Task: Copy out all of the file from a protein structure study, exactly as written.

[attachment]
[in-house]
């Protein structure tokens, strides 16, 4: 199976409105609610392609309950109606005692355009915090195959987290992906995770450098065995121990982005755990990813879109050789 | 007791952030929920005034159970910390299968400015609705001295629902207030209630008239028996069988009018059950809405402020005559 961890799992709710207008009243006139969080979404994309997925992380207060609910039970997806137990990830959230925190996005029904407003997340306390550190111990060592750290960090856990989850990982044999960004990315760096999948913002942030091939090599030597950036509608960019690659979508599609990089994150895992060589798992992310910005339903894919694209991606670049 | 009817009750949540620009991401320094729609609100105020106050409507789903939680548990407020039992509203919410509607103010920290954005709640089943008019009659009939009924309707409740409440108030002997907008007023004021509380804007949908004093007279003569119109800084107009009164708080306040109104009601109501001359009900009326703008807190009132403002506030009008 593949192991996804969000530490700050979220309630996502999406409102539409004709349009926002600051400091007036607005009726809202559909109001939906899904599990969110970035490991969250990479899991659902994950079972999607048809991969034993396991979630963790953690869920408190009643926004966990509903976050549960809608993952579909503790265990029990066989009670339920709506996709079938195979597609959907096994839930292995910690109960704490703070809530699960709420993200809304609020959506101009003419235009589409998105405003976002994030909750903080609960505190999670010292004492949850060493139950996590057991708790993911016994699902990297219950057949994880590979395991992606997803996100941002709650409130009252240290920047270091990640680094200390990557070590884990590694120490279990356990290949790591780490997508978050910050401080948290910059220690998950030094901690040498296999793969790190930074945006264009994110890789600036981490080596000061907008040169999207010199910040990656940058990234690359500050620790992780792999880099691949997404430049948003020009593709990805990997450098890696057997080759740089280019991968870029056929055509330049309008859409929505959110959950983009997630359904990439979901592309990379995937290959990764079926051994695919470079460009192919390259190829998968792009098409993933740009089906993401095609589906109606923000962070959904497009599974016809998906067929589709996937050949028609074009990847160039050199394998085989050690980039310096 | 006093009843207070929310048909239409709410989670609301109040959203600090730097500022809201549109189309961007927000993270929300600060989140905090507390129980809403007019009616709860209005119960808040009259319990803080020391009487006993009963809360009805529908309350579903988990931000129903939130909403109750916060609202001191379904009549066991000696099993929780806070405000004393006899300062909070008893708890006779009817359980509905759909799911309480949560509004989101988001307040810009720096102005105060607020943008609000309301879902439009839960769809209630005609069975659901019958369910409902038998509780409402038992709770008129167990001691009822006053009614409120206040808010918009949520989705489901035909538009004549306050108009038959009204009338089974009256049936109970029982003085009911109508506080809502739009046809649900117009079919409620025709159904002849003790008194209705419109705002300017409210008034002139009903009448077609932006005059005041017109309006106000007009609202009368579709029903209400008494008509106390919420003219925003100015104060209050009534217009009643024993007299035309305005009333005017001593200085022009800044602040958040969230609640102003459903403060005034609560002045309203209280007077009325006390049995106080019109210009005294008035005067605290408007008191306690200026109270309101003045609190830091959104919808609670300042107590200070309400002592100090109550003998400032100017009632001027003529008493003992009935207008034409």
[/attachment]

[in-house]
């Protein structure tokens, strides 16, 4: 199976409105609610392609309950109606005692355009915090195959987290992906995770450098065995121990982005755990990813879109050789 | 007791952030929920005034159970910390299968400015609705001295629902207030209630008239028996069988009018059950809405402020005559 961890799992709710207008009243006139969080979404994309997925992380207060609910039970997806137990990830959230925190996005029904407003997340306390550190111990060592750290960090856990989850990982044999960004990315760096999948913002942030091939090599030597950036509608960019690659979508599609990089994150895992060589798992992310910005339903894919694209991606670049 | 009817009750949540620009991401320094729609609100105020106050409507789903939680548990407020039992509203919410509607103010920290954005709640089943008019009659009939009924309707409740409440108030002997907008007023004021509380804007949908004093007279003569119109800084107009009164708080306040109104009601109501001359009900009326703008807190009132403002506030009008 593949192991996804969000530490700050979220309630996502999406409102539409004709349009926002600051400091007036607005009726809202559909109001939906899904599990969110970035490991969250990479899991659902994950079972999607048809991969034993396991979630963790953690869920408190009643926004966990509903976050549960809608993952579909503790265990029990066989009670339920709506996709079938195979597609959907096994839930292995910690109960704490703070809530699960709420993200809304609020959506101009003419235009589409998105405003976002994030909750903080609960505190999670010292004492949850060493139950996590057991708790993911016994699902990297219950057949994880590979395991992606997803996100941002709650409130009252240290920047270091990640680094200390990557070590884990590694120490279990356990290949790591780490997508978050910050401080948290910059220690998950030094901690040498296999793969790190930074945006264009994110890789600036981490080596000061907008040169999207010199910040990656940058990234690359500050620790992780792999880099691949997404430049948003020009593709990805990997450098890696057997080759740089280019991968870029056929055509330049309008859409929505959110959950983009997630359904990439979901592309990379995937290959990764079926051994695919470079460009192919390259190829998968792009098409993933740009089906993401095609589906109606923000962070959904497009599974016809998906067929589709996937050949028609074009990847160039050199394998085989050690980039310096 | 006093009843207070929310048909239409709410989670609301109040959203600090730097500022809201549109189309961007927000993270929300600060989140905090507390129980809403007019009616709860209005119960808040009259319990803080020391009487006993009963809360009805529908309350579903988990931000129903939130909403109750916060609202001191379904009549066991000696099993929780806070405000004393006899300062909070008893708890006779009817359980509905759909799911309480949560509004989101988001307040810009720096102005105060607020943008609000309301879902439009839960769809209630005609069975659901019958369910409902038998509780409402038992709770008129167990001691009822006053009614409120206040808010918009949520989705489901035909538009004549306050108009038959009204009338089974009256049936109970029982003085009911109508506080809502739009046809649900117009079919409620025709159904002849003790008194209705419109705002300017409210008034002139009903009448077609932006005059005041017109309006106000007009609202009368579709029903209400008494008509106390919420003219925003100015104060209050009534217009009643024993007299035309305005009333005017001593200085022009800044602040958040969230609640102003459903403060005034609560002045309203209280007077009325006390049995106080019109210009005294008035005067605290408007008191306690200026109270309101003045609190830091959104919808609670300042107590200070309400002592100090109550003998400032100017009632001027003529008493003992009935207008034409």